The effectiveness, or corrosion inhibition efficiency, of a corrosion inhibitor is a function of many factors like: fluid composition, quantity of water, flow regime.... If the correct inhibitor and quantity is selected then is possible to achieve high, 90-99%, efficiency. Some of the mechanisms of its effect are formation of a passivation layer (a thin film on the surface of the material that stops access of the corrosive substance to the metal), inhibiting either the oxidation or reduction part of the redox corrosion system (anodic and cathodic inhibitors), or scavenging the dissolved oxygen.
Some corrosion inhibitors are hexamine, phenylenediamine, dimethylethanolamine, sodium nitrite, cinnamaldehyde, condensation products of aldehydes and amines (imines), chromates, nitrites, phosphates, hydrazine, ascorbic acid, and others. The suitability of any given chemical for a task in hand depends on many factors, from the material of the system they have to act in, to the nature of the substances they are added into and their operating temperature.
An example of an anodic inhibitor is chromate which forms a passivation layer on aluminum and steel surfaces which prevents the oxidation of the metal. Unfortunately, chromate is carcinogenic in humans; the toxicity of chromates was featured in the film Erin Brockovich. Like hydrazine, the use of chromate to protect metal surfaces has been limited; for instance it is banned from some products.
An example of a cathodic inhibitor is zinc oxide, which retards the corrosion by inhibiting the reduction of water to hydrogen gas. As every oxidation requires a reduction to occur at the same time it slows the oxidation of the metal. As an alternative to the reduction of water to form hydrogen, oxygen or nitrate can be reduced. If oxidants such as oxygen are excluded, the rate of the corrosion can be controlled by the rate of water reduction; this is the case in a closed recirculating domestic central heating system, where the water in the radiators soon becomes anaerobic. This is a very different situation to the corrosion in a car door where the water is aerobic. For instance, cars suffer from the fact that water can enter the cavity inside the door and become trapped there. The fact that the oxygen concentration is not uniform within the layer of water in the door then creates a differental aeration cell leading to corrosion. A cathodic inhibitor would be of little use in such a situation as even after inhibiting the reduction of water, the reduction of dioxygen would still be able to occur. A better method of preventing corrosion in the car door would be to improve the design to prevent water being trapped in the door and to consider using an anodic inhibitor such as phosphate.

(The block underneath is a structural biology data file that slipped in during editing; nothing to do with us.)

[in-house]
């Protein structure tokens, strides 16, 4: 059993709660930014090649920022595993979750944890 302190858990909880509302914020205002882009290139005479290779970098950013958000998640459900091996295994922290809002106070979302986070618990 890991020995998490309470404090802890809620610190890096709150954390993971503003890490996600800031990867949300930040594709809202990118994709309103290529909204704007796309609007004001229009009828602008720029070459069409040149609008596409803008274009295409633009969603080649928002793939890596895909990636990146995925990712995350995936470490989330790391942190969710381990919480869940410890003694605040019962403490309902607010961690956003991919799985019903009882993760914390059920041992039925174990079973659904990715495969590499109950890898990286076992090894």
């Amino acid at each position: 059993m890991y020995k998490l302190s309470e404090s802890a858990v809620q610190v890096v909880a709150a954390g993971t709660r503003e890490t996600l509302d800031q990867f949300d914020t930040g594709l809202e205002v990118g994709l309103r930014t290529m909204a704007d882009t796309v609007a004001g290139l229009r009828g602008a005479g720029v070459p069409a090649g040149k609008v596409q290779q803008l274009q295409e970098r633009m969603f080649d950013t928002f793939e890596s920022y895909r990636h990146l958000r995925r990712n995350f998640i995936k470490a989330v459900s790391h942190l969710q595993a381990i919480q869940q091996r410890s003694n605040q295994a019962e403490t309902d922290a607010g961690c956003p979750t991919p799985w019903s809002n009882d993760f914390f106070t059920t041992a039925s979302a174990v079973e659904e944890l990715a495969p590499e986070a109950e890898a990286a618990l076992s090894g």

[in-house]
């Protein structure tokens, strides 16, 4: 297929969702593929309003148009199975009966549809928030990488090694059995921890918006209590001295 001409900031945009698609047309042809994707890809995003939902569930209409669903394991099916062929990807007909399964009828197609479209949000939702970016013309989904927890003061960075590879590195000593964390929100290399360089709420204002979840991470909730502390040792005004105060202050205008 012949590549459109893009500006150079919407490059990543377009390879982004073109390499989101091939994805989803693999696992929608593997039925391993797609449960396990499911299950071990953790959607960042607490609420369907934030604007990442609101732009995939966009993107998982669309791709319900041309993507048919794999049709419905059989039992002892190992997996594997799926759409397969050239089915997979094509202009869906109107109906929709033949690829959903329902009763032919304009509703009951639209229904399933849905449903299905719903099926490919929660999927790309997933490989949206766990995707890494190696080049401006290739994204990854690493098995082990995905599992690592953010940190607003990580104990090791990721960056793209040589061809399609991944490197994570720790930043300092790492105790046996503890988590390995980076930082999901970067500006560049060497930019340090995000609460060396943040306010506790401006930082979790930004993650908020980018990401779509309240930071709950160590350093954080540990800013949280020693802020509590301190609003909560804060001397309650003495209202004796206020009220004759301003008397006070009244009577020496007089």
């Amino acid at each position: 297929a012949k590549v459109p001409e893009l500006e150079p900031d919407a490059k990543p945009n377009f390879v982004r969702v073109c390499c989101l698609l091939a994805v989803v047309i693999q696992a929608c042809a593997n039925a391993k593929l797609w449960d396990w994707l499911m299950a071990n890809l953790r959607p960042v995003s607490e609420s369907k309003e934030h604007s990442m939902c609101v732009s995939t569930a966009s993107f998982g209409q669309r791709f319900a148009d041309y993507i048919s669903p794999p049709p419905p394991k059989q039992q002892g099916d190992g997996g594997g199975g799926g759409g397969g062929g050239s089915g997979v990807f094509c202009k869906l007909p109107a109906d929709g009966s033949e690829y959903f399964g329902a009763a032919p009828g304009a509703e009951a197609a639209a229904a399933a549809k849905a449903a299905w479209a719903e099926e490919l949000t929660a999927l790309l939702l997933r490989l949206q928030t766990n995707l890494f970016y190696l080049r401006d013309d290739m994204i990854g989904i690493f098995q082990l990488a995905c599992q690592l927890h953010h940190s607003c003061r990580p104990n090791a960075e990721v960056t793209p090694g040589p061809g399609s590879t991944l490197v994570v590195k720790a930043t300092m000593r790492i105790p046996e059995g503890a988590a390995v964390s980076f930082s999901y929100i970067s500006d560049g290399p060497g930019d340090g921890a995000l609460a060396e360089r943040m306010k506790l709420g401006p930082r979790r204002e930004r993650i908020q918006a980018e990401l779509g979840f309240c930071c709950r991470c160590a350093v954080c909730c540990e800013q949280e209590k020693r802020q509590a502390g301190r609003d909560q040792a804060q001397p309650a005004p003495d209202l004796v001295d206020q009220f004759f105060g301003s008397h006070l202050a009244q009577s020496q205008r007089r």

One very good example of a cathodic inhibitor is a volatile amine present in steam; these are used in the boilers used to drive turbines to protect the pipework in which the condensed water passes. Here the amine is moved by the steam in a steam distillation to the remote pipework. The amine increases the pH thereby making proton reduction less favorable. It is also possible that with correct choice, the amine can form a protective film on the steel surface and, at the same time, act as an anodic inhibitor. An inhibitor that acts both in a cathodic and anodic manner is termed a mixed inhibitor. Hydrazine and ascorbic acid (vitamin C) both help reduce the rate of corrosion in boilers by removing the dissolved oxygen from the water. However, as hydrazine is a highly toxic carcinogen, its use is being discouraged.
For fuels, various corrosion inhibitors can be used:
Corrosion inhibitors are often added to paints. A pigment with anticorrosive properties is zinc phosphate. Compounds derived from tannic acid (e.g. Kelate) or zinc salts of organonitrogens (e.g. Alcophor 827) can be used together with anticorrosive pigments. Other corrosion inhibitors are Anticor 70, Albaex, Ferrophos, and Molywhite MZAP.